Perhaps also I’ve been getting up to on Facebook what I really should be doing here. Short, sharp and concentrated updates on my progress as a writer, producer, presenter and actor; along with plugs for people and places I think deserve it. If there’s one life lesson that has had to be drummed into me, it is that less is so often much more.
So, the Jet Set Hobo’s home in the blogosphere is being repurposed, rebooted somewhat. Do not adjust your internet.
Image by Getty Images Europe via Daylife
Oh, so nobody on True/Slant has even mentioned that Russell Crowe stormed out of a BBC radio interview a few days ago, so than I will. This was because during an interview for BBC radio, the somewhat-spiky-himself journalist Mark Lawson dared to suggest Russell Crowe’s accent in Robin Hood had something of the Irish about it, to be sure and all. Mr. Crowe responded quickly to this outrage, this unforgivable slant on his abilities as a mimic:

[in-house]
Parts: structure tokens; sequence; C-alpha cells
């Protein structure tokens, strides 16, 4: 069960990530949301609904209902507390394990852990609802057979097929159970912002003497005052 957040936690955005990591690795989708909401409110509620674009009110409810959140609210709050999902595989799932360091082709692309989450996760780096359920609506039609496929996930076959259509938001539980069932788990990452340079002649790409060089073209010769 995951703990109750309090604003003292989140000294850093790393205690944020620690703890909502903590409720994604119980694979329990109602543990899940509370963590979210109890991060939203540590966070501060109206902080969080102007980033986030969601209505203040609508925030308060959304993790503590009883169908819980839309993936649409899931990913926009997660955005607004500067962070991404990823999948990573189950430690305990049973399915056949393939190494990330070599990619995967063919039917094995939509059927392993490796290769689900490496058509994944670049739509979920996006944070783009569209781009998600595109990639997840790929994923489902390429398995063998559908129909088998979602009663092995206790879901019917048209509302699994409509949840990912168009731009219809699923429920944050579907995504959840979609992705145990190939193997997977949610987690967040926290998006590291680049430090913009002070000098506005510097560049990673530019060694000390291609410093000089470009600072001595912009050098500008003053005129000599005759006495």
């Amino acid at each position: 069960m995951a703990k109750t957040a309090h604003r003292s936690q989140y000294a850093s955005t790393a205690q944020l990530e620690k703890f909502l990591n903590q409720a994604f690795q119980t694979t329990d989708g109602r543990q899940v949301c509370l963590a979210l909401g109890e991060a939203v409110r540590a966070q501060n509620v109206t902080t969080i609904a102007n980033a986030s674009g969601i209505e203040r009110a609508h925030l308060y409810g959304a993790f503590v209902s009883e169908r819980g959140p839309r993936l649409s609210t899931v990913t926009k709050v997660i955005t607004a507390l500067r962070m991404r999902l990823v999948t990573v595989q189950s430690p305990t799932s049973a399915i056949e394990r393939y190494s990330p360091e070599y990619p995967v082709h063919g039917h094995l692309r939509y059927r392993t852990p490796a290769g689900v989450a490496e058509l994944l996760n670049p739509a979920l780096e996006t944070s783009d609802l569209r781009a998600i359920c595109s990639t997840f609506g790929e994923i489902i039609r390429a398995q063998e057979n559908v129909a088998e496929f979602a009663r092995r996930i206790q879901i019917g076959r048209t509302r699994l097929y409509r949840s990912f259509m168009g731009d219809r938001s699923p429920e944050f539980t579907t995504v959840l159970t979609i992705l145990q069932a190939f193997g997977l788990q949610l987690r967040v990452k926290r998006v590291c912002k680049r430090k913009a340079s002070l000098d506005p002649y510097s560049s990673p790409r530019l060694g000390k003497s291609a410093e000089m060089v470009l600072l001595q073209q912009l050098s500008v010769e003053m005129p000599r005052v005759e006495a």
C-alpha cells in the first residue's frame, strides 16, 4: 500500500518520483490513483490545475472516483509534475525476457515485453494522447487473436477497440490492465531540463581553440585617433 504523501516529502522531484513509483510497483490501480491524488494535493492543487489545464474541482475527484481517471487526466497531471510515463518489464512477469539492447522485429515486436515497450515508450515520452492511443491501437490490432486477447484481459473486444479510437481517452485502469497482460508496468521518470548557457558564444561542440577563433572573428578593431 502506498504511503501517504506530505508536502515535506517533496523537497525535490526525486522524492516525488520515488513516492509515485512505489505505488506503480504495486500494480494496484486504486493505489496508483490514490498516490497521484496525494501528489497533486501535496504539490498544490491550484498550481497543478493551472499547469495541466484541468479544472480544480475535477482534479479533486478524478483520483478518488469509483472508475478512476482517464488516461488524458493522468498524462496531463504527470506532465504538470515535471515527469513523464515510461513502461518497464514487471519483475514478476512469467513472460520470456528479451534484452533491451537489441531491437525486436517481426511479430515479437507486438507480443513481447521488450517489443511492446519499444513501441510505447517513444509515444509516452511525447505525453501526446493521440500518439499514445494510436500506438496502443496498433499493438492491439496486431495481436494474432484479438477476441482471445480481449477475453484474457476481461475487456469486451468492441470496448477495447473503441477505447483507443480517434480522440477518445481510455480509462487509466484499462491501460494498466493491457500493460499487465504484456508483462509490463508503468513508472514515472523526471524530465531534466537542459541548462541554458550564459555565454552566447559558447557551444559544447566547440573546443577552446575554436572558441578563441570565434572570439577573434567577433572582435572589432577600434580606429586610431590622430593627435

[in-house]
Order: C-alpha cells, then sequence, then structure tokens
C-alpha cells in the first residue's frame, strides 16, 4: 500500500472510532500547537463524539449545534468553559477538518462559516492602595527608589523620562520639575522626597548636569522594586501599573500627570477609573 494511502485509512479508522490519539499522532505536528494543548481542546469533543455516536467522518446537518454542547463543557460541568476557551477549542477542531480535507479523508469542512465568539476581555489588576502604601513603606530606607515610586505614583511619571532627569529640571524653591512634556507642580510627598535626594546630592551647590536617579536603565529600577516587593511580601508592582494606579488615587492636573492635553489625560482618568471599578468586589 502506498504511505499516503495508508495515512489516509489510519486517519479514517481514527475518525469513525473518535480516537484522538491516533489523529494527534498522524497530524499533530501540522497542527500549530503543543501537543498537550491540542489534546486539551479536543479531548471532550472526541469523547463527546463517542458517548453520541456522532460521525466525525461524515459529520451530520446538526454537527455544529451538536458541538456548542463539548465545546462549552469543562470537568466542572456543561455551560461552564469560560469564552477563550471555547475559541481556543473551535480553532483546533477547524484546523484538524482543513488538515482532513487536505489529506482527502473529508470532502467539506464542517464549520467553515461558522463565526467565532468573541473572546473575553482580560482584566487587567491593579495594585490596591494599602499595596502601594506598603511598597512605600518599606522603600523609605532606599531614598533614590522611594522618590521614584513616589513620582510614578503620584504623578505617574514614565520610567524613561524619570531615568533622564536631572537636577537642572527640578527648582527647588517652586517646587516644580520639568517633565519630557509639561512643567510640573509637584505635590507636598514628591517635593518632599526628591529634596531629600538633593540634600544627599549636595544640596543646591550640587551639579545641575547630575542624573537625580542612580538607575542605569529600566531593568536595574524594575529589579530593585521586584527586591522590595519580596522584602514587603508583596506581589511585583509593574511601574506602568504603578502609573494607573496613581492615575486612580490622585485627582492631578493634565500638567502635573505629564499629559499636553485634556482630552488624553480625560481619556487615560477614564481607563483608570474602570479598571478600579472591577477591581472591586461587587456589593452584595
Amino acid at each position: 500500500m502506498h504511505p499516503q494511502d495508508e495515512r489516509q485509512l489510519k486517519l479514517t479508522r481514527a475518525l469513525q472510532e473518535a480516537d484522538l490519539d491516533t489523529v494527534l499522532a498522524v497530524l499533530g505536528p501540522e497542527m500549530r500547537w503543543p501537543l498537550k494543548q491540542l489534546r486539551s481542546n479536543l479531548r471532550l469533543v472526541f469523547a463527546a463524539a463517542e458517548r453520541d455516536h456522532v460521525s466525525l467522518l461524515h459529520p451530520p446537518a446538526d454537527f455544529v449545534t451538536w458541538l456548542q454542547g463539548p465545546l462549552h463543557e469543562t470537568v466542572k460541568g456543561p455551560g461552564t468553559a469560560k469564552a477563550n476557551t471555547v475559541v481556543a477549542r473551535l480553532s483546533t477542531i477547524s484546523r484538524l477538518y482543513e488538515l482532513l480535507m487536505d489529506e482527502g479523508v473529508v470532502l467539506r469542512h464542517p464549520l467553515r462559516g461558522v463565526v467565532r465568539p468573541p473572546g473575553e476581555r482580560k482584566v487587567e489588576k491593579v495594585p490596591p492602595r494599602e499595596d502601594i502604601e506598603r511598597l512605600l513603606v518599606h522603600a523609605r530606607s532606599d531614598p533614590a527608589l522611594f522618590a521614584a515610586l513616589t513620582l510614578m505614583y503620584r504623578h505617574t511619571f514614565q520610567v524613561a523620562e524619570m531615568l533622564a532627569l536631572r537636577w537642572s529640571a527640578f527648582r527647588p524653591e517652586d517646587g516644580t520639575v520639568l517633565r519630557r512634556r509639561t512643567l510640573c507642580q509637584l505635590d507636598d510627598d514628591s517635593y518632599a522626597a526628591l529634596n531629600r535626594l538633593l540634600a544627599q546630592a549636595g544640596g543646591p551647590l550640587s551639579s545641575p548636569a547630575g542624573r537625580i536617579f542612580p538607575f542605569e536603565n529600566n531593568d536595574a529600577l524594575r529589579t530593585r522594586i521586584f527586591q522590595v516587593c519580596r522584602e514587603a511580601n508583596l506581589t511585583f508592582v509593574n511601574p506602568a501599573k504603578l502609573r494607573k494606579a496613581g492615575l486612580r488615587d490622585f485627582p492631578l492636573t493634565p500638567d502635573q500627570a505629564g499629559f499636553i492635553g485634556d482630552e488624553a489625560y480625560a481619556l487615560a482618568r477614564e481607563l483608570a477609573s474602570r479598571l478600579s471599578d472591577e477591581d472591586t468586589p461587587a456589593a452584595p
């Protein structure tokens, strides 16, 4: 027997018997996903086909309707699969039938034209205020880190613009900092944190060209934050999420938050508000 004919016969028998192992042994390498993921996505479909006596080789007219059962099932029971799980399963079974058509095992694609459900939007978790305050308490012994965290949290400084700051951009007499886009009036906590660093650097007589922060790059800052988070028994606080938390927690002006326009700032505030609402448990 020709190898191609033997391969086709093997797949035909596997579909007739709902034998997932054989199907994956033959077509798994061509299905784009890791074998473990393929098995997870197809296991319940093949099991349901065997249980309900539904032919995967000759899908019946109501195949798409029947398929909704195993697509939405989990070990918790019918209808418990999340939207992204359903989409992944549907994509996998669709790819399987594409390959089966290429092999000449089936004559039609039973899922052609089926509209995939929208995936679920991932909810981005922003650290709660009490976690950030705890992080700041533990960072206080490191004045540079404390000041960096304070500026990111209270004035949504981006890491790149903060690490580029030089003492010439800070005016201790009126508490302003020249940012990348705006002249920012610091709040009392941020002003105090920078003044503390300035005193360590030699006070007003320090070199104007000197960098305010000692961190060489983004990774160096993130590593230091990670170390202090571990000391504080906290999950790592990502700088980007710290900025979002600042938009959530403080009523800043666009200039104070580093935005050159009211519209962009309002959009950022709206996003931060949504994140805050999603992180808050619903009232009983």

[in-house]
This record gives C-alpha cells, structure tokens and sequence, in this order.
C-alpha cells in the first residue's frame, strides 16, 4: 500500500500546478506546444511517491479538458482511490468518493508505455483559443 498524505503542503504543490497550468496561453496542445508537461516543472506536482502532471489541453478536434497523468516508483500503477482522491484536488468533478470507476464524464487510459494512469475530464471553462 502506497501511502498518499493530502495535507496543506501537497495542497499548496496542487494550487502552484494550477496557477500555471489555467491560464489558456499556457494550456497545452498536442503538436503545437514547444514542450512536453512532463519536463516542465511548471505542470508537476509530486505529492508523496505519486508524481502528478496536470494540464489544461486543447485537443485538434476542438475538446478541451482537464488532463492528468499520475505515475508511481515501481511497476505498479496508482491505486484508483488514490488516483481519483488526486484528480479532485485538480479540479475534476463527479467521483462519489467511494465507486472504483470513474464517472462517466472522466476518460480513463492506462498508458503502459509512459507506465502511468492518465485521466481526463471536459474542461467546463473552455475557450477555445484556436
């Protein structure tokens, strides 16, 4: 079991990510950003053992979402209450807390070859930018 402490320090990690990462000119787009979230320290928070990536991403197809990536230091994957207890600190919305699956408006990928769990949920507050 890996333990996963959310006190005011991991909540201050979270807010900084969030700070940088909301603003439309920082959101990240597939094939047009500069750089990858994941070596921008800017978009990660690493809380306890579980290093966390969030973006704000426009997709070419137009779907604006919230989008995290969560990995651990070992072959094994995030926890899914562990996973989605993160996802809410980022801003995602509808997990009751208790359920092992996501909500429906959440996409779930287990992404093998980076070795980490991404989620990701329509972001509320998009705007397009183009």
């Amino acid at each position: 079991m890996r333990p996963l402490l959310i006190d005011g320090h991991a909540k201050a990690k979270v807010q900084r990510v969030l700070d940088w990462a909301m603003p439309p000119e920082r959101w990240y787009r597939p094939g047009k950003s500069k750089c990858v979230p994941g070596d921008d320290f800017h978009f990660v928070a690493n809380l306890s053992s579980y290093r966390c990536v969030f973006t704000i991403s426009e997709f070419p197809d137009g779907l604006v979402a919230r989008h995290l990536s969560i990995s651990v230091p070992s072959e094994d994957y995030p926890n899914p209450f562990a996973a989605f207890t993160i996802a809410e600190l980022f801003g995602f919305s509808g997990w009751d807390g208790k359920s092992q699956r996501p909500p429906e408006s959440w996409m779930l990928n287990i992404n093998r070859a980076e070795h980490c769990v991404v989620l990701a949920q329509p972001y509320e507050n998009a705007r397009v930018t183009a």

“You’ve got dead ears, mate. You’ve seriously got dead ears if you think that’s an Irish accent.”
On the tape you can almost hear Lawson draw in his breath and continue with the interview, mindful probably that he has another five minutes airtime to fill, until the next news break. At which time there’ll undoubtedly be more important things to talk about than Russell Crowe’s strength as an impersonator. Read More »
Of all the hair-raising escapades in the show, being chased by murderous Alabamans was the scariest says presenter in new book…